Gilbert and Sullivan
Gosforth Musical Society is proud to present Iolanthe. Preparations for this lavish production have already begun, and auditions for principal roles will be held on 12th October, but rehearsals will begin in earnest after our double bill of the Zoo and Happy Arcadian in November. We would love to have you join us, and for more details please get in touch.
Iolanthe was the seventh collaboration between Arthur Sullivan and W S Gilbert and was first performed at the Savoy Theatre on 25th November 1882, and ran for 385 performances. It was the first new work to be performedat the Savoy (Patience had earlier transferred there from Opera Comique), and can thus be considered as the first true ‘Savoy Opera’ as well as being the first new theatrical production in the world to be lit by electricity.
By the time Iolanthe was written, Gilbert and Sullivan had really hit their stride and were at the peak of their creative powers. Sullivan’s style in particular had evolved considerably since their first collaborations, and produced a particularly fine score, with even a nod to Wagner in the use of leitmotifs, whereby distinct musical themes are associated with particular characters. The Wagnerian influence was even reflected in the design of the original Fairy Queen’s ‘Brunnhilde Valkyrie’ inspired costume.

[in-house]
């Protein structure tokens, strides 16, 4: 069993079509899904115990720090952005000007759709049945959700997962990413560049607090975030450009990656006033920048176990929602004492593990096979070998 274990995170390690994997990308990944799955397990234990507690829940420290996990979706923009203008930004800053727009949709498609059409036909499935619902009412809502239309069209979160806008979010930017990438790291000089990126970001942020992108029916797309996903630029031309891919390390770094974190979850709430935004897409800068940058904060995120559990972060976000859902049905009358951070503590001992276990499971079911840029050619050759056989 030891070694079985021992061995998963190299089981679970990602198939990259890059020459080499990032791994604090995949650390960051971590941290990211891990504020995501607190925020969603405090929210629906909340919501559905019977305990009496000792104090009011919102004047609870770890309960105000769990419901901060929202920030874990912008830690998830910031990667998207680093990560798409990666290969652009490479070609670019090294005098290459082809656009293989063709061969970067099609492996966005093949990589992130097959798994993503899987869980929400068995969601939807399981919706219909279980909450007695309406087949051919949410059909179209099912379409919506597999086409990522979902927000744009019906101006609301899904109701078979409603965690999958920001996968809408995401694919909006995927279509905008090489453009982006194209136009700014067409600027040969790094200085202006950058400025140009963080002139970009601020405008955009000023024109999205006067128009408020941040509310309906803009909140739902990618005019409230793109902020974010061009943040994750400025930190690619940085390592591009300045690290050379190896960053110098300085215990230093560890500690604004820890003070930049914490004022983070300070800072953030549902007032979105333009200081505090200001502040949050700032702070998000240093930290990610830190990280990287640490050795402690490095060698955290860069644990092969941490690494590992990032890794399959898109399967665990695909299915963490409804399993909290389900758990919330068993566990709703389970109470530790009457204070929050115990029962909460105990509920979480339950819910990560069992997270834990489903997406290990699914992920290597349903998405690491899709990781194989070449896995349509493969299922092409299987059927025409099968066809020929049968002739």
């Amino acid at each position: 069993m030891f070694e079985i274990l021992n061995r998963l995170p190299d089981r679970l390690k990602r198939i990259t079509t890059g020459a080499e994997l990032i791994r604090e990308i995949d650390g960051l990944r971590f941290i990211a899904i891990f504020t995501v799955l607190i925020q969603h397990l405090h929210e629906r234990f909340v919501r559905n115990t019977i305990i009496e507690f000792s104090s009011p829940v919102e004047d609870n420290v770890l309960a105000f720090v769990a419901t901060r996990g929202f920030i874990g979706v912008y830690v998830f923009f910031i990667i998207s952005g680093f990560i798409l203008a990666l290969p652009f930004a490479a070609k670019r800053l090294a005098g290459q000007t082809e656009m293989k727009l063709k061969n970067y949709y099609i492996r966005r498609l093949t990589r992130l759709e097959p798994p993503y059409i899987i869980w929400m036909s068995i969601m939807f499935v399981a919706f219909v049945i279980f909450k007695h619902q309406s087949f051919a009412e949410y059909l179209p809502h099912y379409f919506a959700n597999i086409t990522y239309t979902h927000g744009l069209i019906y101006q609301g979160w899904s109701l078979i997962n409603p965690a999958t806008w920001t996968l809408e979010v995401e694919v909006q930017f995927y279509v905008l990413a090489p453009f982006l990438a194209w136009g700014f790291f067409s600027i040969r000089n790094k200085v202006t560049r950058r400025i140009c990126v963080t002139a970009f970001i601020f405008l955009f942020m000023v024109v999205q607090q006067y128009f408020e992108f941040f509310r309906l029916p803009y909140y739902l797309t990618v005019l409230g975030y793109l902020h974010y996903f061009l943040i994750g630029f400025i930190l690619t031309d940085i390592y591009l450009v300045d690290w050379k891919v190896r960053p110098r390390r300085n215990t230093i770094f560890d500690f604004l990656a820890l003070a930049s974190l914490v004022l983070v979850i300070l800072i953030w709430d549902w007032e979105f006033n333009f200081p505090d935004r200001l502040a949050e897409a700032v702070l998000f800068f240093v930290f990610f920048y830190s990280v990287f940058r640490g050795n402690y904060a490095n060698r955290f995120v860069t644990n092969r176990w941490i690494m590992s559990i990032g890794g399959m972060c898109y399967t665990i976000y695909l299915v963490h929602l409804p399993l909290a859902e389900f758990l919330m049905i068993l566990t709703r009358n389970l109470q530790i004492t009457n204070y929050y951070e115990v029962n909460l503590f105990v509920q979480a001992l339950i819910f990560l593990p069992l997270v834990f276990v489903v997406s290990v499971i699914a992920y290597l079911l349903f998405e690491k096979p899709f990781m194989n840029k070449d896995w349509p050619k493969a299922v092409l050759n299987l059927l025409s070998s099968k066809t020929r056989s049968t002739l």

Gilbert provided one of his most whimsical and satirical librettos targeting the aristocracy and the political establishment. His earliest ideas for Iolanthe had appeared in one of his ‘Bab Ballads’, called ‘The Fairy Curate’ and it contained the theme of Fairies marrying mortals, which makes it appearance in the Opera.
Gilbert ensured that his direction provided high production values, with a lavish staging, incorporating special lighting effects that had been impossible in the era of gas stage lighting. The Band of the Grenadier Guard even appeared at the first performance heralding the March of the Peers.
Unbelievably, following the first performance, there was hostile criticism in The papers, for Gilbert for ridiculing the House of Lords, and for Sullivan for writing ‘unmelodious music’! However, critical opinion has rightly changed since then, and Iolanthe is regarded by many as a masterpiece. Indeed the extended Act One finale has been described by one commentator as one ofthe finest pieces of sustained musical theatre writing ever by a British composer.